Meine shared the first time he heard climate change framed as a partisan issue.  In 1988 he heard Rush Limbaugh present “the other side” of the issue of climate change on “Nightline.”  Since then we have gotten stuck in that narrative.  But climate change isn’t something you believe or disbelieve in.  You accept data or have alternative data.

At the Aldo Leopold Center, we strategized. Most of us do statewide work but within our current political climate, we will also focus on local efforts. LOPPW recently signed on to a joint letter about renewable energy to a county executive, who has now asked his staff to create an initial solar plan.  LOPPW also integrates ideas for local grassroots efforts in our workshops.

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Lutheran Office for World Community, United Nations, New York, N.Y.
Dennis Frado, Director

ANTÓNIO GUTERRES IS THE NEW UN SECRETARY-GENERAL: On Jan. 1, António Guterres began serving as the ninth secretary-general of the United Nations. Guterres is a Portuguese politician and diplomat. He was the prime minister of Portugal from 1995 to 2002. From 1999 to 2005 he was president of Socialist International.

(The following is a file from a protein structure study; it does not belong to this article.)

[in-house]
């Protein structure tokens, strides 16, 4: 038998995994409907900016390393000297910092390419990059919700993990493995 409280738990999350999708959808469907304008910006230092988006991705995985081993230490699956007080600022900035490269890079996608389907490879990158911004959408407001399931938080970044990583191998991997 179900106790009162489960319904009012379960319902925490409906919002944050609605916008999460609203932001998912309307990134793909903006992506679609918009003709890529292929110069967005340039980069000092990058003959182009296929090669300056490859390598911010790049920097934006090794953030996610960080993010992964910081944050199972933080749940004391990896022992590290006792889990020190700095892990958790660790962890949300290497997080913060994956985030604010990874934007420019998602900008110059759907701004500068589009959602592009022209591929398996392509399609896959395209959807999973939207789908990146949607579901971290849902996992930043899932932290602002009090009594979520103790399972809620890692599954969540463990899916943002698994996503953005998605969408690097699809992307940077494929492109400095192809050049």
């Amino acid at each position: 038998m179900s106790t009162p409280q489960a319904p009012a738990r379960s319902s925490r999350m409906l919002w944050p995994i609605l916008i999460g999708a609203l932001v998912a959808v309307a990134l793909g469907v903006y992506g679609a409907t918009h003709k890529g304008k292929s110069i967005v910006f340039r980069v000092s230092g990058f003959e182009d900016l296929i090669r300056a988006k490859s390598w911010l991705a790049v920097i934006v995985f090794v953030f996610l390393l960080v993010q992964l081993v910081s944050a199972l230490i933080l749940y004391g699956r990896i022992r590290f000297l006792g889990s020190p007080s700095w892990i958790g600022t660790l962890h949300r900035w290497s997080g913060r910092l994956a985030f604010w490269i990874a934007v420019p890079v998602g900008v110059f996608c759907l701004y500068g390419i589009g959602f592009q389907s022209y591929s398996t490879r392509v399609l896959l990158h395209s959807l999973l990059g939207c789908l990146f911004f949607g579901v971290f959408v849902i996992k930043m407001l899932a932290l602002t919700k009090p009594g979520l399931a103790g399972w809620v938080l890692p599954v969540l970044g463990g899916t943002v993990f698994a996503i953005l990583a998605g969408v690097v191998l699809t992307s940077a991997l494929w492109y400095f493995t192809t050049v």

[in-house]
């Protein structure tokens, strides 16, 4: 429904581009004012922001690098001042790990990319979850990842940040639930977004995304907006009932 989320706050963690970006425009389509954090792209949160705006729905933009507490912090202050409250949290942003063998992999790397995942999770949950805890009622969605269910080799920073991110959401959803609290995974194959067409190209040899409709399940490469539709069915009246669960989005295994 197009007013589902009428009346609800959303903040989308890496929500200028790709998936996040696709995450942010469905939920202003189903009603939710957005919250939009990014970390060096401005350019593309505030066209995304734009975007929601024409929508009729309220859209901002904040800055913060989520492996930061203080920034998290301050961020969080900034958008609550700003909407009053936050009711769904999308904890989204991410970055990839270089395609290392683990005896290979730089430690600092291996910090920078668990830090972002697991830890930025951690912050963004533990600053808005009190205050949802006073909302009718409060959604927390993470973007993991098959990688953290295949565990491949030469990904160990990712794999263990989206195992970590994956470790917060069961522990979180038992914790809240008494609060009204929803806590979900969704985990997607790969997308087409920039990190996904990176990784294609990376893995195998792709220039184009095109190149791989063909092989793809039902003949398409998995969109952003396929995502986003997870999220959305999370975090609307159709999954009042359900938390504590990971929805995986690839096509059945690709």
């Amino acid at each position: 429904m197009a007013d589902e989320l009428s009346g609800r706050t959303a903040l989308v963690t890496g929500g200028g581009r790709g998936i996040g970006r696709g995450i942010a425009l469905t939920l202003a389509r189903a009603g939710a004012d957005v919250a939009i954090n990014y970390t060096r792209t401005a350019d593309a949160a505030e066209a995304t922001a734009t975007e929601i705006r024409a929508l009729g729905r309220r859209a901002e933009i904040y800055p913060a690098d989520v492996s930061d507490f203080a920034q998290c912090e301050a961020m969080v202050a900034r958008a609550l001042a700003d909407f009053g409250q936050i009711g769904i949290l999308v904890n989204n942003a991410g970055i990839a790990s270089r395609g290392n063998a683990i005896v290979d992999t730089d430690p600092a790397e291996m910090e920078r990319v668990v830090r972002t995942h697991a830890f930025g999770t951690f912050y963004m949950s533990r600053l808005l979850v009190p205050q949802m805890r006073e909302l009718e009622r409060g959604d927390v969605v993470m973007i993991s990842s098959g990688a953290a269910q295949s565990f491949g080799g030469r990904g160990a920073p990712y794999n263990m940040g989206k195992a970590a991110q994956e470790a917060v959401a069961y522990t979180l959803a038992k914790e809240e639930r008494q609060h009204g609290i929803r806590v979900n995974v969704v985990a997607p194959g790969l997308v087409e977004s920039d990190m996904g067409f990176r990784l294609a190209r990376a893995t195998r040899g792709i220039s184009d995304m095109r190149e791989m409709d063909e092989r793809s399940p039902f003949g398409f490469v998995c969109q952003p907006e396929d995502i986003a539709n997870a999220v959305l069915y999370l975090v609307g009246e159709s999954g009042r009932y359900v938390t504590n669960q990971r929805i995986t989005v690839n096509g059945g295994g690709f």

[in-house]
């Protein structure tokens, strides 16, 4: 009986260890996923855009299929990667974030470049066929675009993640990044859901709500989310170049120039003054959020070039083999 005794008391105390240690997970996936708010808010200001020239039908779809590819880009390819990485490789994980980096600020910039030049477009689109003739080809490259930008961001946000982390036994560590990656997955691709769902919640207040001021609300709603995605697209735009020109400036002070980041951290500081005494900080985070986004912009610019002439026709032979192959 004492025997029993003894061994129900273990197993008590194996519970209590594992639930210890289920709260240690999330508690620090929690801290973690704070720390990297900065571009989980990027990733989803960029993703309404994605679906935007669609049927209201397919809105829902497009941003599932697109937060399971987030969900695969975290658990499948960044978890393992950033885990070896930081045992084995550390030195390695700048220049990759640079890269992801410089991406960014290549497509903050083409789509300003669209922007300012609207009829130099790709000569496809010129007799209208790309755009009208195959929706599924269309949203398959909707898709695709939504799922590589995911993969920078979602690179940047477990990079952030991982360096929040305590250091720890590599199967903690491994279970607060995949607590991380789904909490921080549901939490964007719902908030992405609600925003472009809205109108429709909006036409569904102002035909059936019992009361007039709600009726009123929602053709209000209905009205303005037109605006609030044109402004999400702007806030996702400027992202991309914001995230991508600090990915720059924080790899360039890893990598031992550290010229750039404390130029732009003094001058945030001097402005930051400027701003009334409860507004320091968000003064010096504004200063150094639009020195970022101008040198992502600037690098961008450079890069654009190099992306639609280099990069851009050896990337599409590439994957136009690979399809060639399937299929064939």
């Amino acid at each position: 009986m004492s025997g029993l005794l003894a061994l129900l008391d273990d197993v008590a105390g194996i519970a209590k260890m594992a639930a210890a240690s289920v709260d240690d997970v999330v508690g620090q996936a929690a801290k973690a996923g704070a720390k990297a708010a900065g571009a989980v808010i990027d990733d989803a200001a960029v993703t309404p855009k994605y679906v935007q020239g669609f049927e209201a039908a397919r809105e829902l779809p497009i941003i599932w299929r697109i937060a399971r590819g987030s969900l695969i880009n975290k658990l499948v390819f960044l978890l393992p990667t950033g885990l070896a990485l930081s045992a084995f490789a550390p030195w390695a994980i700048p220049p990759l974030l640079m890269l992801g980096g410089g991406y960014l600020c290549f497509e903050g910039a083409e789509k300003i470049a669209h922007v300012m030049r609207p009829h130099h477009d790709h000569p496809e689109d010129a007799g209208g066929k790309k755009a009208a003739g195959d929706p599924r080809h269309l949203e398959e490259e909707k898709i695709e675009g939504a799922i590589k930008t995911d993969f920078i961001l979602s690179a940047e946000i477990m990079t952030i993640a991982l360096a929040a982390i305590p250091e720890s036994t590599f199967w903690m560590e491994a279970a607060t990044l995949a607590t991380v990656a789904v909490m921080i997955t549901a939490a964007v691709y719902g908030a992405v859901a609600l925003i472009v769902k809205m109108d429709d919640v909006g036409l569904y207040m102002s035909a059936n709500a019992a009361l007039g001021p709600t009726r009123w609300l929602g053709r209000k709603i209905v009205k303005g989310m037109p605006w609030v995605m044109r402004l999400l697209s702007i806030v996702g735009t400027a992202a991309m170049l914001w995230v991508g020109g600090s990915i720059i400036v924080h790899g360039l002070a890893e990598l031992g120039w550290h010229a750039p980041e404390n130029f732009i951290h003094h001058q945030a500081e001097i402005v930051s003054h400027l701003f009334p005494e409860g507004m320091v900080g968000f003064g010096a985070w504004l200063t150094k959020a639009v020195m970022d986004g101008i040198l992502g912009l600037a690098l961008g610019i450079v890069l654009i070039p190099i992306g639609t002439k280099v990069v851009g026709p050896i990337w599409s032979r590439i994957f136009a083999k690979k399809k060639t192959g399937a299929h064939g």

Between 2005 and 2015 he was the U.N. high commissioner for Refugees (UNHCR).  During his tenure, he gave specific attention to the suffering of vulnerable people, particularly women and children in conflict zones. He is a strong supporter of the empowerment of women and named three women as his first appointments to senior posts in the Secretariat upon becoming secretary-general. While at UNHCR, he developed particularly good relationships and partnerships with civil society and NGOs. One example was working together with The Lutheran World Federation and other faith communities on the high commissioner’s dialogue on faith and protection, which culminated in “Welcoming the Stranger: Affirmations for Faith Leaders,” a declaration that draws upon principles and values of welcome that are deeply rooted in all major religions, including Buddhism, Christianity, Hinduism, Islam and Judaism.